Robert Dudley was one of the most unpopular men at Elizabeth’s court. Her affection for him provoked jealousy, and the possibility that she might marry him instilled both fear and loathing in the hearts of other courtiers.
As the son and grandson of men who had been executed for treason, and who had himself been found guilty of the same crime in 1553, he was considered to be an unfit companion of the queen. In addition, many of the older nobility looked down on the Dudleys as Robert’s grandfather had been only a lawyer. In fact, the Dudleys were cousins to the lords of Sutton, and Robert’s grandmother, Elizabeth, had been Viscountess Lisle in her own right, descended from the great Talbot earl of Shrewsbury who had been a hero of the Hundred Years’ War.
Robert’s two greatest opponents were the Duke of Norfolk and the Earl of Sussex. Norfolk once quarrelled violently with him in front of Elizabeth, when Robert took the queen’s handkerchief to mop his face, during a tennis match. Norfolk was disgusted at what he saw as Robert’s over-familiarity, and challenged him. Elizabeth took Robert’s part, which did not endear him to the duke.
Sussex referred to Robert, slightingly, as ‘the gypsy’, and his dying words as late as 1583 were a warning against Robert - the other nobles should ‘beware of the gypsy, for he will be too hard for you all. You know not the beast as well as I do.’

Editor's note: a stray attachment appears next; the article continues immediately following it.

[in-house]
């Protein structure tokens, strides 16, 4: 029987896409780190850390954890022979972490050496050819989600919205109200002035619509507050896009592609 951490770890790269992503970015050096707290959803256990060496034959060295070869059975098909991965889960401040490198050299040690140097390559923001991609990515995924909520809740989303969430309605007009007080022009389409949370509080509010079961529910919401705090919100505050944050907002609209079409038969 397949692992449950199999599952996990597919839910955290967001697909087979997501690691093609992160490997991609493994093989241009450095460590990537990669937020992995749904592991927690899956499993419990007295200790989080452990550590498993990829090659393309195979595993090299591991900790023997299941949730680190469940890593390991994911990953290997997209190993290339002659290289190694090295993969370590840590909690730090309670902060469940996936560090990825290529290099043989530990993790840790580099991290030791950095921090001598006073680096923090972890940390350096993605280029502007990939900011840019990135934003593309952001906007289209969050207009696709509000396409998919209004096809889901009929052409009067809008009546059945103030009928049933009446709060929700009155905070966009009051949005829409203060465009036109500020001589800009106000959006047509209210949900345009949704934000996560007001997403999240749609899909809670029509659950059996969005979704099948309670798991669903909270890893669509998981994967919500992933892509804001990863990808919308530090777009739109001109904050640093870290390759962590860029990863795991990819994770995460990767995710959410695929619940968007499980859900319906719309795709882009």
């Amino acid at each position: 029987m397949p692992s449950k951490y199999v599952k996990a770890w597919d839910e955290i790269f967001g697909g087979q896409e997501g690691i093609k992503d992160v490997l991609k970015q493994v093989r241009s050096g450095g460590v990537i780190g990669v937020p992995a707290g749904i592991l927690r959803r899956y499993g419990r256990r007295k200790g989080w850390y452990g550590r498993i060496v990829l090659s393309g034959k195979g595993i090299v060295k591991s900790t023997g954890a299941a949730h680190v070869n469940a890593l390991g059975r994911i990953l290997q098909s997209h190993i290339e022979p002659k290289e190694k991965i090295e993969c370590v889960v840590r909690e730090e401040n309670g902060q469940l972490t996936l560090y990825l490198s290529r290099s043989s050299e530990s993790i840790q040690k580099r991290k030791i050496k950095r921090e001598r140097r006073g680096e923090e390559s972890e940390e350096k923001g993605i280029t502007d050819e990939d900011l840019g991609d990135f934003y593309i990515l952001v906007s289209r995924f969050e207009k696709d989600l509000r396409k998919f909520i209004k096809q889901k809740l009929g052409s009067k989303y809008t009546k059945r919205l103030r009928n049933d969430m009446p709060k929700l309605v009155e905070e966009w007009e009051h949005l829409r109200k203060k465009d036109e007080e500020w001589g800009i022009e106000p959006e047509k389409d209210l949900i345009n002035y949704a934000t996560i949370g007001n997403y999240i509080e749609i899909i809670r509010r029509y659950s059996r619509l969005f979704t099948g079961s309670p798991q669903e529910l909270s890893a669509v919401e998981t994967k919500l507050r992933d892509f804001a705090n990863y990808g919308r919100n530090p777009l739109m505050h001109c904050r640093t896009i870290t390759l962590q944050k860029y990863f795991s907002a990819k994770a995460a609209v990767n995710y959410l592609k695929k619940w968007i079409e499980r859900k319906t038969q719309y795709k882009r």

Cecil, although he did not like Robert’s influence over the queen, and feared that she would marry her favourite, came to an accommodation with him as time passed, and the two worked harmoniously, with Robert appreciating that Cecil’s influence with the queen was perhaps even greater than his own, and supporting it to take policies in the direction they jointly agreed. In 1572, Robert wrote to Cecil, asking him to return to court speedily, to persuade Elizabeth to take a decision regarding Mary, Queen of Scots:
‘There will be little to be fone while you are away.; if I say as plainly as I think, your Lordship as the case stands, shall do her Majesty and your country more service here in an hour than in all the court there will be worth this seven years; wherefore I can but wish you here, yea to fly here if you would, till these matters were fully despatched.’
It was not just within the court that Robert had enemies. His reputation more widely was black. The death of his first wife, Amy, in mysterious circumstances, gave rise to rumours that he was a murderer.